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    Doctorate
      • Master of Science - DNP Executive Leader
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      • Accelerated BSN to MSN
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      • Bachelors of Science in Nursing - RN to BSN (RN License Required)
      • Bachelor: Health Science
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      • Family Nurse Practitioner Graduate Certificate
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    3. American University

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    Master's
      • Master of Science in Healthcare Management
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    4. Keiser University

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    Bachelor's
      • RN to BSN
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      • Associate of Sciences - Medical Assistant
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    5. Saint Joseph's University

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    Master's
      • MS in Health Administration
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    6. Herzing University

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    Master's
      • MSN - Family Nurse Practitioner
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      • Associate of Science - Medical Assisting Services
    Certificate
      • Diploma: Medical Assisting
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    7. Johns Hopkins University

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    Certificate
      • Post-Bachelor's Certificate in Biotechnology Enterprise
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    8. Colorado State University Global

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    Master's
      • Graduate Specialization - Healthcare Administration
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    9. Baker College Online

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    Master's
      • Nursing Administration - Master's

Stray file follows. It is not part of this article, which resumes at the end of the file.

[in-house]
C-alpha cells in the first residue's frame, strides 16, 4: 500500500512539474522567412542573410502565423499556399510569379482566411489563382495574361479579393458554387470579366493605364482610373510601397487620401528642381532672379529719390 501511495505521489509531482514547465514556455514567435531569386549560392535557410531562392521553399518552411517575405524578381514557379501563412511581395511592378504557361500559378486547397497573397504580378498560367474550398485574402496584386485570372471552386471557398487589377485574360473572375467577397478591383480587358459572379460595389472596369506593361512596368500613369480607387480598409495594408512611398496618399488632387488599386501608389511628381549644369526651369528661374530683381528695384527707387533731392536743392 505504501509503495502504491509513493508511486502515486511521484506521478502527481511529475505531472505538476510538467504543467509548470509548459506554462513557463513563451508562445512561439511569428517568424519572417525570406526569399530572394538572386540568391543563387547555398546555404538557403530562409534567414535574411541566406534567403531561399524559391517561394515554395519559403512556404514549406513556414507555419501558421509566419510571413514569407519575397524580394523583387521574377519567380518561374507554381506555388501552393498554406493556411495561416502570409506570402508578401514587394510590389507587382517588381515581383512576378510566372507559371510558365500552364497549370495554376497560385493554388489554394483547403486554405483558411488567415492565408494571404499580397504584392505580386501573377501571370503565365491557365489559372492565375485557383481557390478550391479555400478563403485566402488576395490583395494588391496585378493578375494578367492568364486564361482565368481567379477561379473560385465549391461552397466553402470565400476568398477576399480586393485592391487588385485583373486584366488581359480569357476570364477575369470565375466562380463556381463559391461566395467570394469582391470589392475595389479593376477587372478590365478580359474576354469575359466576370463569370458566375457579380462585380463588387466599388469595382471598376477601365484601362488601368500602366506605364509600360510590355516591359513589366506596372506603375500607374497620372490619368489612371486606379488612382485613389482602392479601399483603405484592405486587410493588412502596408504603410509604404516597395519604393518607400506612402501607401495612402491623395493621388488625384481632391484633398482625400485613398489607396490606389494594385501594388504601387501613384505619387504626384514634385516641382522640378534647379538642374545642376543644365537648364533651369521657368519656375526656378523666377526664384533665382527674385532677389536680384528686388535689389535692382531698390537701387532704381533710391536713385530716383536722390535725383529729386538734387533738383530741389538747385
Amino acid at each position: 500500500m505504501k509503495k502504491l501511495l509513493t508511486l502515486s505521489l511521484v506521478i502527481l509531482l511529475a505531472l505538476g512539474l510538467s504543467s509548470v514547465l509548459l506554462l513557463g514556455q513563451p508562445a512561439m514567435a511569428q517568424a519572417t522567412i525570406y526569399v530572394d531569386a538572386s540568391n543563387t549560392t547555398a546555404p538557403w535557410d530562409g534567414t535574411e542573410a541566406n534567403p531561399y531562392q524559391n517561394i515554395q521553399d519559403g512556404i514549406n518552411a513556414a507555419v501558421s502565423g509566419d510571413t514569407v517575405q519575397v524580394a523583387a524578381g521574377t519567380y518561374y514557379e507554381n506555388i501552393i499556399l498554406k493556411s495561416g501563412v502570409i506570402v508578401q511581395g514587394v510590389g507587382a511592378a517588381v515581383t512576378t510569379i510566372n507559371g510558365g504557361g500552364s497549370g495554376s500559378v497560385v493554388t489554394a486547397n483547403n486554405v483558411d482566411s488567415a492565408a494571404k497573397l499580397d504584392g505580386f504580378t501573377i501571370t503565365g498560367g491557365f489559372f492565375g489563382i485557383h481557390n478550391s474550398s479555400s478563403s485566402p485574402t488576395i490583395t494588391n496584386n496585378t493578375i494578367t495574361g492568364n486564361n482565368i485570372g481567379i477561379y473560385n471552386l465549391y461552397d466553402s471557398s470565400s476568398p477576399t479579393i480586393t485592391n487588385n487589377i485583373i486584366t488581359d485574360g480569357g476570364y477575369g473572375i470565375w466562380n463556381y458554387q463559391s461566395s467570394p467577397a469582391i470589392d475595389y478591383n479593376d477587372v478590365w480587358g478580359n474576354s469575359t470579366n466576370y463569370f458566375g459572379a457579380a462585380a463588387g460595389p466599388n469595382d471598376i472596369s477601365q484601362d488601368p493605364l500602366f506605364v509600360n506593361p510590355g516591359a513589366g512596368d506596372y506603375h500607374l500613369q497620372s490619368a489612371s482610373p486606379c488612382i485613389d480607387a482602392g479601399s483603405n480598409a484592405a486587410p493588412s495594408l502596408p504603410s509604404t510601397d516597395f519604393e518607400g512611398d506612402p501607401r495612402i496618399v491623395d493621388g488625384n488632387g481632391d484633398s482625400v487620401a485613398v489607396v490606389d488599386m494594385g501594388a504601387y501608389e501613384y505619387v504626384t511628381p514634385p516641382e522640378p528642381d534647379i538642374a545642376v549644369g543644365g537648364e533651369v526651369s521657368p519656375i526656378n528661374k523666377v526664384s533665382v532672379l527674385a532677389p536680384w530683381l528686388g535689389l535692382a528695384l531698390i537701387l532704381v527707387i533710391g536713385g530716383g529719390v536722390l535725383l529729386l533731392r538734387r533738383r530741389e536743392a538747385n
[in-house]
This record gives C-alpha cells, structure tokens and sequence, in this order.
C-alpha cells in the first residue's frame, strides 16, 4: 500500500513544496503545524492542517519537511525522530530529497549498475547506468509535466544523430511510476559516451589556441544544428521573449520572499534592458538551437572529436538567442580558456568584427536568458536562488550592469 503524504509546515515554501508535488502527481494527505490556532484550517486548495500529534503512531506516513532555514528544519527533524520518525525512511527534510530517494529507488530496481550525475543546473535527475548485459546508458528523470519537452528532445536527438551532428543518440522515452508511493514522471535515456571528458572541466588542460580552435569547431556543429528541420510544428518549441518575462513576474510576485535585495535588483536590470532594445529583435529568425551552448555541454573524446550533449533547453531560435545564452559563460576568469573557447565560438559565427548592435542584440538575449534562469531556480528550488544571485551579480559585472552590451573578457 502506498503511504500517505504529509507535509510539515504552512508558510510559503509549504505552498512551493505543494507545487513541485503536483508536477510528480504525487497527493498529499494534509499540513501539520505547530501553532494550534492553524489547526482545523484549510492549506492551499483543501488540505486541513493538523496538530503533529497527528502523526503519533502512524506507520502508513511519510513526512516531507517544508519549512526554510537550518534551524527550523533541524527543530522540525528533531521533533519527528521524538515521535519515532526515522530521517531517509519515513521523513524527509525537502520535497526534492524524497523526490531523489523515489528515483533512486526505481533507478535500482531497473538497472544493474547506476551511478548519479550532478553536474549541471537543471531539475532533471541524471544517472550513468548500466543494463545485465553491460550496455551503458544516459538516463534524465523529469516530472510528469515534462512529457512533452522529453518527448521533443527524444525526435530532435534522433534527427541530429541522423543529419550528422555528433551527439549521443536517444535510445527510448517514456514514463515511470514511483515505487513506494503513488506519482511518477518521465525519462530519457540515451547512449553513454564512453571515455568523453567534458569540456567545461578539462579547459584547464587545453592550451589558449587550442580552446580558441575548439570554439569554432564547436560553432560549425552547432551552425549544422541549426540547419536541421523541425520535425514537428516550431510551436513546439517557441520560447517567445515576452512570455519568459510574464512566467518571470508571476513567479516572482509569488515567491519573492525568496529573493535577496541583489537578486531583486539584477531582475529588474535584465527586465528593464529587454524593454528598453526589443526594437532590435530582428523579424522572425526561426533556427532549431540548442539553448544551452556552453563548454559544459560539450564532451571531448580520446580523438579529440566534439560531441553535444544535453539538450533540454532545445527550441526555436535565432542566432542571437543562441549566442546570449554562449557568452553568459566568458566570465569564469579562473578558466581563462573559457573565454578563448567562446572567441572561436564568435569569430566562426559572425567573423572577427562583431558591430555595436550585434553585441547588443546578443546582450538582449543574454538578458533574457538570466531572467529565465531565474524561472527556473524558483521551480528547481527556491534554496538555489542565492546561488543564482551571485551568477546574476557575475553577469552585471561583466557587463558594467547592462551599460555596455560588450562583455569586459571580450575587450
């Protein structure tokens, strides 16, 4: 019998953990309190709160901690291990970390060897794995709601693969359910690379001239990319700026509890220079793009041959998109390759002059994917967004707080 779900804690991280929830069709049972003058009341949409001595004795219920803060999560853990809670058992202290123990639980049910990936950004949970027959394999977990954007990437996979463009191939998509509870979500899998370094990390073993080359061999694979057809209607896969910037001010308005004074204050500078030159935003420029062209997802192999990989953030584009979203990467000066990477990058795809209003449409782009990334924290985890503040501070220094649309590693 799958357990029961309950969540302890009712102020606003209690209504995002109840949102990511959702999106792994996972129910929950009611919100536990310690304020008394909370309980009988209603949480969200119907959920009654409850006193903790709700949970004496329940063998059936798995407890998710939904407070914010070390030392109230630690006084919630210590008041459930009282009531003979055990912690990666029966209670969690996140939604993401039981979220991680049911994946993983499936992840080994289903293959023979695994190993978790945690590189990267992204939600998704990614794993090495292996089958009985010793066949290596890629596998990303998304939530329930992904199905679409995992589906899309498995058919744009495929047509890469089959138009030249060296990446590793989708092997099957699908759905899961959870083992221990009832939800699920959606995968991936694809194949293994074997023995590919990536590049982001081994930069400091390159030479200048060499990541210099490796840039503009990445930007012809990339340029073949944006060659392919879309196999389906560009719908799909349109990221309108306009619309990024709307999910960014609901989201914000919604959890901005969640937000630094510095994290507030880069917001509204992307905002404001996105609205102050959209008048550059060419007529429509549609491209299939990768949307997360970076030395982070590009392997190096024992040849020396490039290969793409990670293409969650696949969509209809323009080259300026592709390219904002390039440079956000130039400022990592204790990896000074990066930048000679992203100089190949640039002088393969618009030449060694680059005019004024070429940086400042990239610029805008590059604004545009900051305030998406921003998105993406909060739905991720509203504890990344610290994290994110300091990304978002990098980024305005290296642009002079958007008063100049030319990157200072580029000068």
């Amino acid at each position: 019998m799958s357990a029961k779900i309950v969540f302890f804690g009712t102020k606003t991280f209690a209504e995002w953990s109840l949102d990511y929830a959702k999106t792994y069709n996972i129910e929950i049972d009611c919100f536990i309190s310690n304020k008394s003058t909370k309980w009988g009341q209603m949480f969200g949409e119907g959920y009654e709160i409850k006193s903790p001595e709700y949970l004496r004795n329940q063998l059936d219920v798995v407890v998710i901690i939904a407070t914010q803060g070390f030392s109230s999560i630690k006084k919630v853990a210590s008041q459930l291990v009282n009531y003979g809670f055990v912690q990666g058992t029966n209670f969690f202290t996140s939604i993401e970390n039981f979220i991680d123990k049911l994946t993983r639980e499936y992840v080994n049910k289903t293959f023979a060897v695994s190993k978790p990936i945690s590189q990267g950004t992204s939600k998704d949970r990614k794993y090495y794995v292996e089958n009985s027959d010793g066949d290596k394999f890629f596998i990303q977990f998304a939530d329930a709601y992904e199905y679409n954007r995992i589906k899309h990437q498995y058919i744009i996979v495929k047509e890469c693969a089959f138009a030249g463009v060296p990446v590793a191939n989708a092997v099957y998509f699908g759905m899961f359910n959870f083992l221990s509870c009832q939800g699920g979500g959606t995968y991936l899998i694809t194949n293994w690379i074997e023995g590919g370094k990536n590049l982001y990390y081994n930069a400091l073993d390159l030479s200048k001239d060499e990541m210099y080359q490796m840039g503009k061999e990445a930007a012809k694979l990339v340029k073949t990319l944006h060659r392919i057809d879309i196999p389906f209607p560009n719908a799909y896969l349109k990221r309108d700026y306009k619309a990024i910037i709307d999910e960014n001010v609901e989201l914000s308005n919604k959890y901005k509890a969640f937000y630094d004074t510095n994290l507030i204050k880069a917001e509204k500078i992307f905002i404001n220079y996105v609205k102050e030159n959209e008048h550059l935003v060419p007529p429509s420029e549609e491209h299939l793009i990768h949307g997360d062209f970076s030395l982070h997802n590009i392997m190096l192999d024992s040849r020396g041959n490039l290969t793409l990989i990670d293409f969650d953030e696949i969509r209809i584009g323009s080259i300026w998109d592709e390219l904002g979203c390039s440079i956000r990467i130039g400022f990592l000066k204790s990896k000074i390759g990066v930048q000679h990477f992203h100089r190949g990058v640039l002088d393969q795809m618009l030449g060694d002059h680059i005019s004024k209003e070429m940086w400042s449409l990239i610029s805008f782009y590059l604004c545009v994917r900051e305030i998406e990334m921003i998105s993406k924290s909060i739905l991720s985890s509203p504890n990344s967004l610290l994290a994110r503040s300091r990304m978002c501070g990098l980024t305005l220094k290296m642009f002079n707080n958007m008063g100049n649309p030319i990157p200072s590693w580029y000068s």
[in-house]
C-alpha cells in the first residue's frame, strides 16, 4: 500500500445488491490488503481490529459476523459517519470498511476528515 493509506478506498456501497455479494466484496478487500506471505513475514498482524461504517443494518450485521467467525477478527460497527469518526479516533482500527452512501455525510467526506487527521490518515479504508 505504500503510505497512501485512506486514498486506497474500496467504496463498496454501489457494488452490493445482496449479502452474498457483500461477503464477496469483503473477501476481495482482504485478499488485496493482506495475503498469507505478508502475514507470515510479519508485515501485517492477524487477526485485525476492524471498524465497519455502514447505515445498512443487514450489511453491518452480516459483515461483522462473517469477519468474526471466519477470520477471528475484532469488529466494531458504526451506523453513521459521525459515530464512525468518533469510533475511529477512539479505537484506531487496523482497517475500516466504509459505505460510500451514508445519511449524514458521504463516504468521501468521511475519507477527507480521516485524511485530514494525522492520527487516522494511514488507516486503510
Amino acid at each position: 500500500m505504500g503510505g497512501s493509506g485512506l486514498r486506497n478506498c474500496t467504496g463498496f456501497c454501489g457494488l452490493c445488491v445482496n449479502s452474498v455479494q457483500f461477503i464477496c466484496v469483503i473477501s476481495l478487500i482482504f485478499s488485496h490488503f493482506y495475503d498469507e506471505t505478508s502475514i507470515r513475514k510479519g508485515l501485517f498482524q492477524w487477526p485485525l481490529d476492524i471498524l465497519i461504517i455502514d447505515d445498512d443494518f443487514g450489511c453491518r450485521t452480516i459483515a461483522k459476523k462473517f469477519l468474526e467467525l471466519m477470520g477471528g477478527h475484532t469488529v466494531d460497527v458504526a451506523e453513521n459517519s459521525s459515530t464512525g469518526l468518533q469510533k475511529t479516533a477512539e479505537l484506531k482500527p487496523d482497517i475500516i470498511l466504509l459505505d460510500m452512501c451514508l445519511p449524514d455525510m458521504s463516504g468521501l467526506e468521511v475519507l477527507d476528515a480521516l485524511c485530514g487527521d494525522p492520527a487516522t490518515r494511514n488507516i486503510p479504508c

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      • Nursing (Post-licensure) - Bachelor
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    10. Northcentral University

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    Doctorate
      • Education Specialist - Nursing Education
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      • MS - Organizational Leadership: Health Care Administration

Featured Schools

George Mason University

  • Master of Science in Health Informatics

What is your highest level of education?

Kaplan University

  • Master of Science - DNP Executive Leader
  • Accelerated BSN to MSN
  • Bachelors of Science in Nursing - RN to BSN (RN License Required)
  • Family Nurse Practitioner Graduate Certificate

Which subject are you interested in?

American University

  • Master of Science in Healthcare Management

What is your highest level of education?

Keiser University

  • RN to BSN
  • Associate of Sciences - Medical Assistant

What is your highest level of education?

Saint Joseph's University

  • MS in Health Administration

What is your highest level of education completed?

Herzing University

  • MSN - Family Nurse Practitioner
  • Associate of Science - Medical Assisting Services
  • Diploma: Medical Assisting

What is your highest level of education?

Johns Hopkins University

  • Post-Bachelor's Certificate in Biotechnology Enterprise

What is your highest level of education?

Colorado State University Global

  • Graduate Specialization - Healthcare Administration

What is your highest level of education?